Vaping Is Now Banned In America’s National Parks
All packed and ready to go on your next trip to one of America’s breathtaking national parks? Well, you need to leave your e-cigarette behind in your car.
Effective immediately, the National Park Service has placed a ban on the use of “electronic smoking devices,” which includes all types of vaping devices, in places where combustible cigarette smoking is already prohibited in all of America’s 408 national parks.
“Protecting the health and safety of our visitors and employees is one of the most critical duties of the National Park Service,” explained Director Jonathan B. Jarvis in his statement regarding the new ban as reported by U.S. News & World Report.
“We are therefore extending the restrictions currently in place protecting visitors and employees from exposure to tobacco smoke to include exposure to vapor from electronic smoking devices.”
Under this new ban, e-cigarettes and all other types of vaping devices cannot be used in all facilities and vehicles that are owned or leased by the government or within national park concessions facilities. There is no word yet whether signage will be updated, but currently all no smoking signage also now means no vaping is allowed either.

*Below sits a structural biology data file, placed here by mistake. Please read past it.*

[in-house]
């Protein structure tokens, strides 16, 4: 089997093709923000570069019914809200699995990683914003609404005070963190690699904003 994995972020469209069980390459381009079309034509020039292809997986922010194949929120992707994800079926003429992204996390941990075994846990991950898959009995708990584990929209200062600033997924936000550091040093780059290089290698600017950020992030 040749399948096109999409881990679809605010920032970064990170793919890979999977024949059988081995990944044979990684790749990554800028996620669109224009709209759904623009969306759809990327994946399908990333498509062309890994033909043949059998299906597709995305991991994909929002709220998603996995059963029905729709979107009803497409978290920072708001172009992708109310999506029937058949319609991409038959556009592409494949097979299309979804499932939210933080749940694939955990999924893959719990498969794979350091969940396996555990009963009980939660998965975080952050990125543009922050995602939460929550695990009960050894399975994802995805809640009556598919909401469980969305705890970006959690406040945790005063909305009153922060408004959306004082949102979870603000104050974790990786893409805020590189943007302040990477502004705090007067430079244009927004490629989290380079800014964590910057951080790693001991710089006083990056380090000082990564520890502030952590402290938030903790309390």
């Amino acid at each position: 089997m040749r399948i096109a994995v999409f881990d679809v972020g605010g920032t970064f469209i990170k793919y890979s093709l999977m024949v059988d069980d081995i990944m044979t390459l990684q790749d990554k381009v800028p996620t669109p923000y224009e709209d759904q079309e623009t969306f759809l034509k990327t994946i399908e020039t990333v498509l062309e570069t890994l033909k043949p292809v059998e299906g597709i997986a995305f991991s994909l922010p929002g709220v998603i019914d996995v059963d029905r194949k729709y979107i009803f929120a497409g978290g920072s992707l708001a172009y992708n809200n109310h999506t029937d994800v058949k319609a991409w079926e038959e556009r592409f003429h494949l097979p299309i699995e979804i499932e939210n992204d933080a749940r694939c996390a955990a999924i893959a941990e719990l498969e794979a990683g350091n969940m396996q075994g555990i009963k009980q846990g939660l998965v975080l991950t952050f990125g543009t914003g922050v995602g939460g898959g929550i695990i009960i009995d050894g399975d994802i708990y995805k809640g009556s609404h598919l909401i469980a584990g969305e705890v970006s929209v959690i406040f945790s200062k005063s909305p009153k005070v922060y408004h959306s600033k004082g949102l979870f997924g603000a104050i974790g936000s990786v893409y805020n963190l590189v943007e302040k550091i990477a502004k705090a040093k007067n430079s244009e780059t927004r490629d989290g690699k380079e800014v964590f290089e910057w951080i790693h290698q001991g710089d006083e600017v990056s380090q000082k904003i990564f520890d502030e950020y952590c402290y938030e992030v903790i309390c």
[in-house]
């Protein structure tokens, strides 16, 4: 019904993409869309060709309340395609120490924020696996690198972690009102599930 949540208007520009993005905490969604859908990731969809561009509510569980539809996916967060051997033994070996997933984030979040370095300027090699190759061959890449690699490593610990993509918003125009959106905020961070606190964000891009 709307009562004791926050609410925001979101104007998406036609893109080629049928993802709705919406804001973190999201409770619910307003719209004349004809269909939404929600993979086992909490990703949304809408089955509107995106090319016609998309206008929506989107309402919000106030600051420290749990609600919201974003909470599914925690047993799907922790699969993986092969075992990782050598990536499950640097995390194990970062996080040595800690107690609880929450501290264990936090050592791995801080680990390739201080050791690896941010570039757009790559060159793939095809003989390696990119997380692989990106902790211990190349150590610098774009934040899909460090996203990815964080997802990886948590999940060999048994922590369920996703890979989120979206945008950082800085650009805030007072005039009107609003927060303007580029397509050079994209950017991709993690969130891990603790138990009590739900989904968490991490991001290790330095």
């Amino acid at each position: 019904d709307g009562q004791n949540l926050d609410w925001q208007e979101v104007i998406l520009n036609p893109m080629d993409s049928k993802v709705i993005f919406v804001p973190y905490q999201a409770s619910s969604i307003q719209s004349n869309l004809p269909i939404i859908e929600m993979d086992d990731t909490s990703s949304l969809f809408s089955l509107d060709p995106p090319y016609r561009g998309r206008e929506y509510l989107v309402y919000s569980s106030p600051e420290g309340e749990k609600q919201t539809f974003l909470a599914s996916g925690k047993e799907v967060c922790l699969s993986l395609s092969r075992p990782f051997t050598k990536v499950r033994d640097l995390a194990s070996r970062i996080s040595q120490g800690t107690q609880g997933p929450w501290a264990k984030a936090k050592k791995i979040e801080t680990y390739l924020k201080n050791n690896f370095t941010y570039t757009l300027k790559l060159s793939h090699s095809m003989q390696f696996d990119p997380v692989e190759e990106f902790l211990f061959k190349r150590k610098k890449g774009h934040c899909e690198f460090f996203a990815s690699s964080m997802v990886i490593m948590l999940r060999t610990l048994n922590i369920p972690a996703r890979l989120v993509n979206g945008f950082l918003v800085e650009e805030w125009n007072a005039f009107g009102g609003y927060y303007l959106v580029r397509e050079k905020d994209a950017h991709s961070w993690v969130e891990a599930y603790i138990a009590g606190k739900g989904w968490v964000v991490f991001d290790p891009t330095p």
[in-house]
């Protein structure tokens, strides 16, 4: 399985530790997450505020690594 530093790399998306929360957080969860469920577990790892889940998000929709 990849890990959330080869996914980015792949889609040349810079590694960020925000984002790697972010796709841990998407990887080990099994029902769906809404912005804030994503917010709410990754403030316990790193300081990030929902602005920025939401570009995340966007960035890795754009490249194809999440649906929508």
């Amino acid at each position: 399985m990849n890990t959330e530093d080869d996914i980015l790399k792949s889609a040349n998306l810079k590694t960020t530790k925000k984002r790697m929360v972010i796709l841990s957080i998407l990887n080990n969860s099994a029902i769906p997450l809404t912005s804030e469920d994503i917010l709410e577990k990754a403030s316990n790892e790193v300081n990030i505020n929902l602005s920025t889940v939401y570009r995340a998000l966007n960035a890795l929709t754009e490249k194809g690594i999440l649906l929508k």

All employees of the National Park Service were informed last week of the upcoming ban in a memo that mentions disputed reports on the risks of secondhand vaping and e-cig vapor containing formaldehyde and other toxic elements. The memo stated that the new policy was introduced as a cautious approach to the uncertain scientific findings that have been published on vaping thus far.
This decision updates the National Park Service’s 2003 policy that had placed a ban on smoking inside government owned buildings and vehicles; it also gave park superintendents the ability to stop park patrons from smoking anywhere inside the park. It is noted though that it is okay to smoke in parking lots and sidewalks.
Since 2003 park superintendents were able to stop patrons from smoking outdoors under the pretense that they are trying to prevent forest fires from occurring. With this new ban, this logic now also includes electronic cigarettes, even though there is a very minimal risk of starting a fire with an e-cig.
Gregory Conley, president of the American Vaping Association group disagrees with the new policy stating, “ Outdoor smoking bans in parks can at least somewhat be justified by the risk of fires, but vapor products pose no more of a fire risk than a cellphone battery. This behavior is shameful and any enforcement of the ban will constitute a great misuse of government resources. The National Park Service should leave ex-smokers alone and let them camp and hike in peace.”